Lamm’s argument stretches beyond traditional boundaries of gender discussion and is suggestive of the complicated interrelationships, which male and female representatives of society seek to avoid. As men realize that rape is not abnormal act of crime but is just another striving to confirm gender dominance, and as female student groups work to reveal the most hidden and complex facets of gender studies, men have but to admit that “the notion that men are indispensable to women is the worst kind of lie” (Lamm 54). This, however, does not mean that femininity studies are associated with objectivity and that feminism is free from gender prejudice. In reality, the studies of feminism promote increasingly limited views on masculinity and position it as the source of violence, inappropriate dominance, and gender humiliation. While these certainly have their place on masculine behaviors, it is at least inappropriate to limit masculinity to considerations of patriarchy. “Part of the problem is that patriarchal ideology, which defines the experience as masculinity, is extraordinary diverse and detailed. I think this is possible because, as an unconscious language, patriarchy permeates all the ‘official’ definitions of state institutions” (Tolson 74). According to Tolson, and through the prism of his practical experiences, masculinity stands out as too rational and too repressive, which is certainly far from being true. Tolson obviously seeks to create a full and objective picture of the major feminist fallacies, and he seems unbiased in his practical judgments. Unfortunately, his experiences are limited to those of a male peer group, and do not expand to create a vision of masculinity-femininity culture, which is too inflexible to respond to the emerging gender realities.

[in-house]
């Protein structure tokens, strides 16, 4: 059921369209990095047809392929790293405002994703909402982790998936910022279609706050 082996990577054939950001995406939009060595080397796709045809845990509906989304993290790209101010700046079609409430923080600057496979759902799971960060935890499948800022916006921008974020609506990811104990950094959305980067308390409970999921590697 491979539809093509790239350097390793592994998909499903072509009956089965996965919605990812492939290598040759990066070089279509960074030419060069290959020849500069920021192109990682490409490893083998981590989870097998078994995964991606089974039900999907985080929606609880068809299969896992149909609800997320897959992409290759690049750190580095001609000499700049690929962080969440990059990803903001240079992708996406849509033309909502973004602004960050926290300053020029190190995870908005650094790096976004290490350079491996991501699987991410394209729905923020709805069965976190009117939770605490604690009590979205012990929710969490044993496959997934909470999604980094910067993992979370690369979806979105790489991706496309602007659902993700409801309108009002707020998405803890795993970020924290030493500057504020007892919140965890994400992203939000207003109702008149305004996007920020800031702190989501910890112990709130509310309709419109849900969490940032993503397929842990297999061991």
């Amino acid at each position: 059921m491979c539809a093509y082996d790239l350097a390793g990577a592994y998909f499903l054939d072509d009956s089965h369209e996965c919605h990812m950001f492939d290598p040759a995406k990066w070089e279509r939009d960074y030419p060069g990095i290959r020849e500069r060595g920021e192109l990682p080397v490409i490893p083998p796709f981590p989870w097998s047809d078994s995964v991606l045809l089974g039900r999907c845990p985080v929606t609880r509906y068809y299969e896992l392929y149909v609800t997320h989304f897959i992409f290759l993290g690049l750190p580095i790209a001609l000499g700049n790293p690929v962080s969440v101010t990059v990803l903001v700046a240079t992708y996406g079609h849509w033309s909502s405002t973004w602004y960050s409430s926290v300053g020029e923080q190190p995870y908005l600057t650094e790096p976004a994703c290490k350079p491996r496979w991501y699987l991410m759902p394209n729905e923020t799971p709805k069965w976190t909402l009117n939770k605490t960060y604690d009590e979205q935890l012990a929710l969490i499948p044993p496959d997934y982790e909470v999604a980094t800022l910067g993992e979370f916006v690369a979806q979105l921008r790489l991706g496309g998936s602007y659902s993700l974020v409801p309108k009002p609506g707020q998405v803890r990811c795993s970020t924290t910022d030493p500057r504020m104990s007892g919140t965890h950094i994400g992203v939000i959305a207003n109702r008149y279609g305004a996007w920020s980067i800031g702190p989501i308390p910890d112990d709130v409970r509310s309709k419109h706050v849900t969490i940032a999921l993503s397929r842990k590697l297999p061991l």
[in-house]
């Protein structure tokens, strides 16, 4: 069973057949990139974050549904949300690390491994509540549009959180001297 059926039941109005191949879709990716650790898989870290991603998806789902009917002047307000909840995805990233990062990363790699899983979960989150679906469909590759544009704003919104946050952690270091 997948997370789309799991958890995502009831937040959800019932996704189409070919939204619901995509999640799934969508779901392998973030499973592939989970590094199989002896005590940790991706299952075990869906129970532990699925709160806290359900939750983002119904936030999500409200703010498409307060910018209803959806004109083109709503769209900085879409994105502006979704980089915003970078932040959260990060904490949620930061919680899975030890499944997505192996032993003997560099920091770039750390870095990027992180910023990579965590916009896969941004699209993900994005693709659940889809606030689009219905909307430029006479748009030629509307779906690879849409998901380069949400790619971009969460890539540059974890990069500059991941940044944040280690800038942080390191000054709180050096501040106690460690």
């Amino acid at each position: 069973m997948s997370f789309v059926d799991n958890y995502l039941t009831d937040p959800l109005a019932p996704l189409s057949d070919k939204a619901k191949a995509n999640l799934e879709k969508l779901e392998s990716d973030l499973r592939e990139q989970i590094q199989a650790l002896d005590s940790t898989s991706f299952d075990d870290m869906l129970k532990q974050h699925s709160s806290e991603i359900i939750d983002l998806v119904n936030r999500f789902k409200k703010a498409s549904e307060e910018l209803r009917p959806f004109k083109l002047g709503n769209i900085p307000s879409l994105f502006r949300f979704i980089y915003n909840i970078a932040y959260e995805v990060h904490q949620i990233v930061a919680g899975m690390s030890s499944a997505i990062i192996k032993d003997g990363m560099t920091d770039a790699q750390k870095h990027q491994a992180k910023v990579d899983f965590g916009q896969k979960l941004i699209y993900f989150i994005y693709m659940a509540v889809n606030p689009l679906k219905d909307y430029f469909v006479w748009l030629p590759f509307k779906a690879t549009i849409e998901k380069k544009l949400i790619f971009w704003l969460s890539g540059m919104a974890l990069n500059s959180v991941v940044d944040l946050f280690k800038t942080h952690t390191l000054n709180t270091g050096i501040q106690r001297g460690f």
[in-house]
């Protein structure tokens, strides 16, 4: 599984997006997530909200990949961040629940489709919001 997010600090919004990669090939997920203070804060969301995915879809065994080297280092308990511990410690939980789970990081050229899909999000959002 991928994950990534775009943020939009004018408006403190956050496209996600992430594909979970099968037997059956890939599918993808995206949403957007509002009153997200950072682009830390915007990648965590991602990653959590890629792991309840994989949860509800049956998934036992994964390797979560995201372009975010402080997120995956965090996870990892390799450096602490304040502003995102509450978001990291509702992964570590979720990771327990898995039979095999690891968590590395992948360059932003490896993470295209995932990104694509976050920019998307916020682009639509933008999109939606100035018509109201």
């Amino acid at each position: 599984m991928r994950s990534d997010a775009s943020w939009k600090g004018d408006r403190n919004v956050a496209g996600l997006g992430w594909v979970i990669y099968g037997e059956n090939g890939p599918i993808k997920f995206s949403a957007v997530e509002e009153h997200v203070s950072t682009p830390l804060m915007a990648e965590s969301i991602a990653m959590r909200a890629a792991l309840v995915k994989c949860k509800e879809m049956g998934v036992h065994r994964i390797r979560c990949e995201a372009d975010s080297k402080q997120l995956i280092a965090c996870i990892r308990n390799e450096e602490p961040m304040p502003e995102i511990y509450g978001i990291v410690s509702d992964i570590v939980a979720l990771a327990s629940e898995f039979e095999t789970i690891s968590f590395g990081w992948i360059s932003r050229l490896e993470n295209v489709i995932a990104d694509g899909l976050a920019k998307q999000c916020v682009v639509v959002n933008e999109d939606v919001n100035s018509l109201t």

In reality, the tendency for feminists to simplify dominance concepts and to associate masculinity with patriarchy has already shaped a new gender culture. In this culture, “patriarchy perpetuates the oppression of women” (Tolson 75) and is further re-affirmed by work-based masculine norms, which have also become the subject of Willis’ gender debate. In the context of gender studies, traditional images of masculinity and femininity exemplify one of the many divisions in class culture, where production becomes the instrument of social and cultural progress. It appears that femininity and masculinity standards are being exercised and confirmed by a whole set of realities, and expanding the boundaries of feminism and masculinity studies is impossible without taking into account that “another important element of this culture is the massive feeling on the shop floor, and in the working class generally, that practice is more important than theory” (Willis 115). Here, Willis implies that we are the direct victims of this workplace culture, but simultaneously, we are too reluctant to overstep these cultural prejudices.
Objectively, and these arguments go in line with those mentioned by Tolson, persisting rationality is our major problem; masculinity is identified with rationality, while more emotional female society views this rationalization as the integral component of their striving to gender equality. However, this equality will not be possible unless professionals and scholars in gender come to recognize severe limitations in the knowledge they seek to promote about sex roles in society. In this context, the main task is to expand the boundaries of masculinity and feminist studies, reducing the impact of rationality and giving place to objectivity and non-bias in everything that pertains to gender.